Nonetheless, what SHR did with just one entry is remarkable. Even more, what Ford Performance did with just two cars is unheard of, combining to win 15 of 33 races between Briscoe and Cindric. Surely the competition is glad Briscoe has gotten the nod to move to Cup.
Most Improved Driver
When Noah Gragson moved to JR Motorsports for the 2019 season, I thought it was a mistake. Sure, the Las Vegas native was coming off a season in the Camping World Truck Series where he made the Championship 4, but he’d earned just two victories in two full-time seasons with Kyle Busch Motorsports, hands down the best Truck team at that time .
In Gragson’s rookie season, there were flashes of maturity and improvements as a racecar driver. But he was the only full-time JRM driver to not find victory lane, though he finished eighth in the championship standings with an impressive 22 top-10 finishes.
Heading into 2020, Gragson had a lot to prove. The No. 9 team immediately got into the win column, scoring his first series victory at Daytona. By the fifth race of the season at Darlington, he’d already led more laps (90) than his entire rookie season (72).
In the seventh race of the year, Gragson scored a controversial win at Bristol, moving JRM teammate Justin Allgaier out of the way with four laps to go. That led to frustration inhouse, and the drivers went on to have multiple run-ins throughout the season.
During the summer months, Gragson got into a post-race altercation with Harrison Burton at Kentucky Speedway and moved Riley Herbst out of the way the following week at Texas Motor Speedway. Both incidents led to people questioning if the driver had really made improvements as a racecar driver or just being too aggressive on the track.
Even so, Gragson was stout in the postseason, scoring finishes of second, third and second in the opening round. But when the Round of 8 began at Kansas, the No. 9 was involved in an incident with playoff drivers Cindric and Ross Chastain. By finishing last, Gragson was in a must-win scenario at either Texas or Martinsville Speedway.
Come the final lap at Texas, it looked like Gragson was going to clinch a spot to Phoenix until Burton got around the No. 9 on the final corner of the last lap. Of course, Gragson was fuming, believing his car got too tight. He went on to finish the year with finishes of third and second.
Congrats @AustinCindric on the ship! Fun race. Ended up p2. 2 3 2 36 2 3 2. Thank you Johnny Morris, Rusty Sellars, Mat & Evan, Brent, and Howard for a great season! Ready for homestead next weekend! #LFG #FEA @BassProShops @TrueTimber @blckriflecoffee pic.twitter.com/WWTsQItoj3
— Noah Gragson (@NoahGragson) November 8, 2020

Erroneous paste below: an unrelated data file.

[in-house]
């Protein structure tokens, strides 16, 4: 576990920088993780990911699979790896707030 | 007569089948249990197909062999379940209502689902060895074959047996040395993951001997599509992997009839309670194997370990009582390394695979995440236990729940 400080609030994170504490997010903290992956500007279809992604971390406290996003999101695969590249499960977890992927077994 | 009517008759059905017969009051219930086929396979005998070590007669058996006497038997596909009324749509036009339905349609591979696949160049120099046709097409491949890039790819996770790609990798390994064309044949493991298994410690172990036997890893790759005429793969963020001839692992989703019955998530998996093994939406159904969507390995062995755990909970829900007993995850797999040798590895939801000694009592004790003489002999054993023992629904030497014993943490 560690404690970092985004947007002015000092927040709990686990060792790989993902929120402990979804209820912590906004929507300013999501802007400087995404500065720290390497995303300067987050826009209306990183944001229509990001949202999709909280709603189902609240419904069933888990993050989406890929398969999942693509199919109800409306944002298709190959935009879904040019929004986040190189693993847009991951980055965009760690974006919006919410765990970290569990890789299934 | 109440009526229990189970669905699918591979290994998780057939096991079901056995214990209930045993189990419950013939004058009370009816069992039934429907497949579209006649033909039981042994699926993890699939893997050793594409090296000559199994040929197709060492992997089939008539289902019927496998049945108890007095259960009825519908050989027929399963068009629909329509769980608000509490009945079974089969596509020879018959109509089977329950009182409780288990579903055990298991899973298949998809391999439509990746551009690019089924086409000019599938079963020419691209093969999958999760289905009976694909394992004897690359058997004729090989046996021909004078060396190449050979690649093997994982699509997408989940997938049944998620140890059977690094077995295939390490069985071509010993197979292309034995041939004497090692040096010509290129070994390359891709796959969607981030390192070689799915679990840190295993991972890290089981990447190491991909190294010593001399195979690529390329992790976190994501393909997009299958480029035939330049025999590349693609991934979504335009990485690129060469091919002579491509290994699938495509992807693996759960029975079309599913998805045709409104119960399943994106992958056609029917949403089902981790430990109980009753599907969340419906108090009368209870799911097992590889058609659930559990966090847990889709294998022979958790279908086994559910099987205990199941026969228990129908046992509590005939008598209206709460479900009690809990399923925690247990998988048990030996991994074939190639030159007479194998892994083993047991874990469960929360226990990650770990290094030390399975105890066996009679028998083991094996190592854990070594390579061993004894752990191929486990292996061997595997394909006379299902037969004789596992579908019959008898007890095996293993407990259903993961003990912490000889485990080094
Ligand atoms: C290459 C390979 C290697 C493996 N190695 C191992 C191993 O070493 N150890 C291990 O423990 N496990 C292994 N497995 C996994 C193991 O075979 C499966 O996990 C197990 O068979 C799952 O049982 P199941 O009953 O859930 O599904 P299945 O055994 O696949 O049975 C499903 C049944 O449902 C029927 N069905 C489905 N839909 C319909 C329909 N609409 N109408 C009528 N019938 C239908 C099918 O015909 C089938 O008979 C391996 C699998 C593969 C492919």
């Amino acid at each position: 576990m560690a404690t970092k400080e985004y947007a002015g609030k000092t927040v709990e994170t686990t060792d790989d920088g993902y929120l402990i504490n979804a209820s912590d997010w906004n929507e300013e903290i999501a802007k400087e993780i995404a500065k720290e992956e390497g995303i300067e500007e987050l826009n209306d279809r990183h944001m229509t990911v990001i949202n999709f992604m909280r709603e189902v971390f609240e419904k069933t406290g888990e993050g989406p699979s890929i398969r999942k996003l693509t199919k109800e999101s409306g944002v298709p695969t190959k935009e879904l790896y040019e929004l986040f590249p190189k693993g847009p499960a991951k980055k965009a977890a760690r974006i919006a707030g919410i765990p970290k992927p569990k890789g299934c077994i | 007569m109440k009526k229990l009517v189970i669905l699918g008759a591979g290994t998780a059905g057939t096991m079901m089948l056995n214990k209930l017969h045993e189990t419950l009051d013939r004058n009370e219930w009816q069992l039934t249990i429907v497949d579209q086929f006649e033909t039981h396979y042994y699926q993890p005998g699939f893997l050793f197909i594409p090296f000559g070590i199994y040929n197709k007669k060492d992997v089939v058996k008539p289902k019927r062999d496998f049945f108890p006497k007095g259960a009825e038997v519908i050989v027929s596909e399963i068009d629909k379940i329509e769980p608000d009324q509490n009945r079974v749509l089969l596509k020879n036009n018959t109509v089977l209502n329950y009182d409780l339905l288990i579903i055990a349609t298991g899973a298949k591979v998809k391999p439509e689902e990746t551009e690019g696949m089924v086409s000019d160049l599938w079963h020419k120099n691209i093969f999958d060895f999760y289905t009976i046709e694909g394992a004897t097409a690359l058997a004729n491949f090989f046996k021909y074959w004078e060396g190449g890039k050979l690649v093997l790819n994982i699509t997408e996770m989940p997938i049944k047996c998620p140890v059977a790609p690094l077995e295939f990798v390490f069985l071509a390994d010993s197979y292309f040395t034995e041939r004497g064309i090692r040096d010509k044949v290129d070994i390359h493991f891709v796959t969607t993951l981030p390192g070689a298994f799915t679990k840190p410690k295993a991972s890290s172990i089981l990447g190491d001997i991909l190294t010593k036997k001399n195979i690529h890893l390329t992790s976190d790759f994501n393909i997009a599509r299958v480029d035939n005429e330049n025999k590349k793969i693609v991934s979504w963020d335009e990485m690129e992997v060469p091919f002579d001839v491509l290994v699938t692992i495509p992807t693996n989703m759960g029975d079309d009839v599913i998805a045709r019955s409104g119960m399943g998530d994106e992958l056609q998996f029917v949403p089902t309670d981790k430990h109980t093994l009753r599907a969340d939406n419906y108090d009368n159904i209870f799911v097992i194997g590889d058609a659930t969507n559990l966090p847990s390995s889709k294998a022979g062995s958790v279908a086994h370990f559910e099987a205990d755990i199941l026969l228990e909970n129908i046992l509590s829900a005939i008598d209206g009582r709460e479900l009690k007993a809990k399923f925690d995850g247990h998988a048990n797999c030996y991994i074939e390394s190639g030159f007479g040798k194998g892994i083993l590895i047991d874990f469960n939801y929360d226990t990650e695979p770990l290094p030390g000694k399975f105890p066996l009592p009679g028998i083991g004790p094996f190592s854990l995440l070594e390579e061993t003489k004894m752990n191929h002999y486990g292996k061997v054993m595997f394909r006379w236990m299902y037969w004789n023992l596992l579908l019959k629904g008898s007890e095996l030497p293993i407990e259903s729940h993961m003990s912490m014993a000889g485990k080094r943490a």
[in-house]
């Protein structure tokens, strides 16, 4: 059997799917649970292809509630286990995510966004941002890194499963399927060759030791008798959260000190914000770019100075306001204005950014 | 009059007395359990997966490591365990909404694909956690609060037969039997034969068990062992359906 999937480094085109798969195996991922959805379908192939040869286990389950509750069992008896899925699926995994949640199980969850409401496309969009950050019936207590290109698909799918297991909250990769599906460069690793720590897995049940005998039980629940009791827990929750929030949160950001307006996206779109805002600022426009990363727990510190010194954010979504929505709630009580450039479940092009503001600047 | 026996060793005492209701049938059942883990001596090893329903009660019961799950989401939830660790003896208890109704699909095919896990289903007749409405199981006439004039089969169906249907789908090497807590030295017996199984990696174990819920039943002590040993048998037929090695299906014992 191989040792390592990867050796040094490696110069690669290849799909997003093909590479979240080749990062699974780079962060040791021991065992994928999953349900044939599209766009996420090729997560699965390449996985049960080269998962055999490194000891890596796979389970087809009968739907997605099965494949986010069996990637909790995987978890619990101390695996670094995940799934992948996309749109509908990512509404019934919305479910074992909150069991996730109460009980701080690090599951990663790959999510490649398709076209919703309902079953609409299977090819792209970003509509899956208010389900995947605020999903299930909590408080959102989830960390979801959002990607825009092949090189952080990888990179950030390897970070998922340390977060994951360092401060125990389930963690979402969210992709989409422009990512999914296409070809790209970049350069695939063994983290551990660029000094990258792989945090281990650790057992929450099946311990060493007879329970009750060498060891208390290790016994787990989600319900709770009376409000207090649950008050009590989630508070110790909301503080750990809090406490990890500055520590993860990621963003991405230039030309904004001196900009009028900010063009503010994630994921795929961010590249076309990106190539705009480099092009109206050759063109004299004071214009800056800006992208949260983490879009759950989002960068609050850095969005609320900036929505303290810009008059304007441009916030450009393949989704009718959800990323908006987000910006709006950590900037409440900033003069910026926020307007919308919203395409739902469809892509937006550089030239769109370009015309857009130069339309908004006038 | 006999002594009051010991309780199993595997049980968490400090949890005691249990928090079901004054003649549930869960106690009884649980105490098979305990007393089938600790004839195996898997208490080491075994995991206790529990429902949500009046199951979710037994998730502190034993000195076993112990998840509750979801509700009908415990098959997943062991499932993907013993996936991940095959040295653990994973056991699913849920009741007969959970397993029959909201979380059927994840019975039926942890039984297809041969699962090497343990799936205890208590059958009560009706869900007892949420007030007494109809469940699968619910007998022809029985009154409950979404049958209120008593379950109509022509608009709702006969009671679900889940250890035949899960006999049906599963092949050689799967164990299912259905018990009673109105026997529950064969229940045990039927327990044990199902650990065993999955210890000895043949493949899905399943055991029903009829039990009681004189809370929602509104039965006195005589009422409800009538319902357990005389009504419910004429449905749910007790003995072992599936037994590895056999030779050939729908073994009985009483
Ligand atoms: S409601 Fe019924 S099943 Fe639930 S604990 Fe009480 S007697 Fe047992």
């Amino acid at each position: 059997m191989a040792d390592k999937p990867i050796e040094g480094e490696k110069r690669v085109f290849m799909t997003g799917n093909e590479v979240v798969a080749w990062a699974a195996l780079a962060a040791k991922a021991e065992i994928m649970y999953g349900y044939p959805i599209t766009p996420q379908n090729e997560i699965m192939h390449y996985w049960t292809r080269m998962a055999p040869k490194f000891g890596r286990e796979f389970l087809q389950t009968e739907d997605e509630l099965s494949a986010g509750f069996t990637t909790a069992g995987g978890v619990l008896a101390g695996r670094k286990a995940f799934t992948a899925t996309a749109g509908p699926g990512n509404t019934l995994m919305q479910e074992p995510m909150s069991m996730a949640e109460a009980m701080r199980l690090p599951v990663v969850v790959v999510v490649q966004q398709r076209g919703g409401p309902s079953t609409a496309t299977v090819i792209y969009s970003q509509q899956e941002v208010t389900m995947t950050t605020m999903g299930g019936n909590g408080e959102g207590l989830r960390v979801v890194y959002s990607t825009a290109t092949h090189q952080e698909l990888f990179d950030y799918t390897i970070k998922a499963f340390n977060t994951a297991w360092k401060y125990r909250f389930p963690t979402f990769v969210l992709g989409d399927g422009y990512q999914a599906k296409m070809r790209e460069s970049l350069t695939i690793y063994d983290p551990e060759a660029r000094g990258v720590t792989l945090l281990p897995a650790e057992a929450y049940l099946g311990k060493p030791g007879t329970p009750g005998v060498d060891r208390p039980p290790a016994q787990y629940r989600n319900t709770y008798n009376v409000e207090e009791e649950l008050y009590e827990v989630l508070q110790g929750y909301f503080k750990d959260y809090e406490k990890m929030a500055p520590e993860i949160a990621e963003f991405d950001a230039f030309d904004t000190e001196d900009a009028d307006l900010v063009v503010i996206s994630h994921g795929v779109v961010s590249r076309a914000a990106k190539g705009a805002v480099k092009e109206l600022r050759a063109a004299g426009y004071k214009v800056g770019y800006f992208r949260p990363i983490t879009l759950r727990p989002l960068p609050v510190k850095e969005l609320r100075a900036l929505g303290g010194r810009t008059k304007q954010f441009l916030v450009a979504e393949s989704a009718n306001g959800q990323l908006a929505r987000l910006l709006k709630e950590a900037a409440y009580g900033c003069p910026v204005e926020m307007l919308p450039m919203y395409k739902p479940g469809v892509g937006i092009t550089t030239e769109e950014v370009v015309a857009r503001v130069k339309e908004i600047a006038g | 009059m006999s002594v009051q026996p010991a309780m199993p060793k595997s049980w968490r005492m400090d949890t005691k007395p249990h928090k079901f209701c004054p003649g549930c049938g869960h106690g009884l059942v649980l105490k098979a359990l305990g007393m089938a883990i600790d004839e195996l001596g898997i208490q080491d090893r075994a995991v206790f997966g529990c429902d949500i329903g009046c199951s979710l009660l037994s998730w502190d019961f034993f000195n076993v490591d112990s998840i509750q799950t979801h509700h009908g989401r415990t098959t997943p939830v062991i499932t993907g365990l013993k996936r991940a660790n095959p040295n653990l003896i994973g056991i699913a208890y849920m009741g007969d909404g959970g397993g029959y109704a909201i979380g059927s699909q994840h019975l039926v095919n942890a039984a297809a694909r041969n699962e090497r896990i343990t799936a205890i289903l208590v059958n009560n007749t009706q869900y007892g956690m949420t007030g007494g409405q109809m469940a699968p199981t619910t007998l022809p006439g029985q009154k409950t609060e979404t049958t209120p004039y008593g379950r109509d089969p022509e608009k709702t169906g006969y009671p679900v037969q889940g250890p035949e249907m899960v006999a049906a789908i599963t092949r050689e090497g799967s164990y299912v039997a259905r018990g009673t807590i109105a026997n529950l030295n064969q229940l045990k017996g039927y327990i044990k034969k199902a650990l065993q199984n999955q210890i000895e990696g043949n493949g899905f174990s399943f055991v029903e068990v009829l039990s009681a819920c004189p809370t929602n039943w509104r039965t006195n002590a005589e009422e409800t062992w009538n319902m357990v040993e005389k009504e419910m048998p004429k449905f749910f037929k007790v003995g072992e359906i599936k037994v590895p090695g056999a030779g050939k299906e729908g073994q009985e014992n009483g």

Most Improved Team
The layup choice here is Kaulig Racing. After all, the team scored five victories in 33 races (76 starts between three drivers), after having just two in its first four years of existence (150 starts). But sometimes it’s nice to be different.
Some of the best racing in all of NASCAR is the middle of the field in the Xfinity Series. While the top 11 teams separated themselves in 2020, the battle from 12th to say 25th is tight, and on any given week those positions are interchangeable.
Want proof? Mike Harmon Racing scored an eighth-place finish at Kentucky with Kyle Weatherman, the first top-10 finish in team history. MHR is my choice for most improved team.
— Mike Harmon Racing (@mhrracing) July 10, 2020
Why does a small organization that finished 30th and 34th in the owner standings, respectively, get the nod? Let’s compare 2020 to Mike Harmon‘s first 11 years as a team owner.
In 33 events this year (65 starts across two teams), MHR scored 21 top-20 finishes. Bayley Currey, the team’s leading driver scored a team-high nine top 20s. The success rate of 50.8% doesn’t sound too impressive, right? Well, when putting that up against the team’s total of four in its first 253 performances leading into 2020, it’s quite impressive.
Much of the success came from securing the most funding in team history. Team owner Harmon told Frontstretch in November he spent more money on tires on this season than the previous three years combined. If the team can continue its upward trajectory, it could be battling for a top 20 to 25 in the owner standings in 2021.
I’ve said this for years, but the Xfinity Series puts on the best racing in NASCAR, in part because of its aerodynamic package as well as the composite body on the car. Drivers can beat the hell out the right side of the car and still be in contention come the end of the race.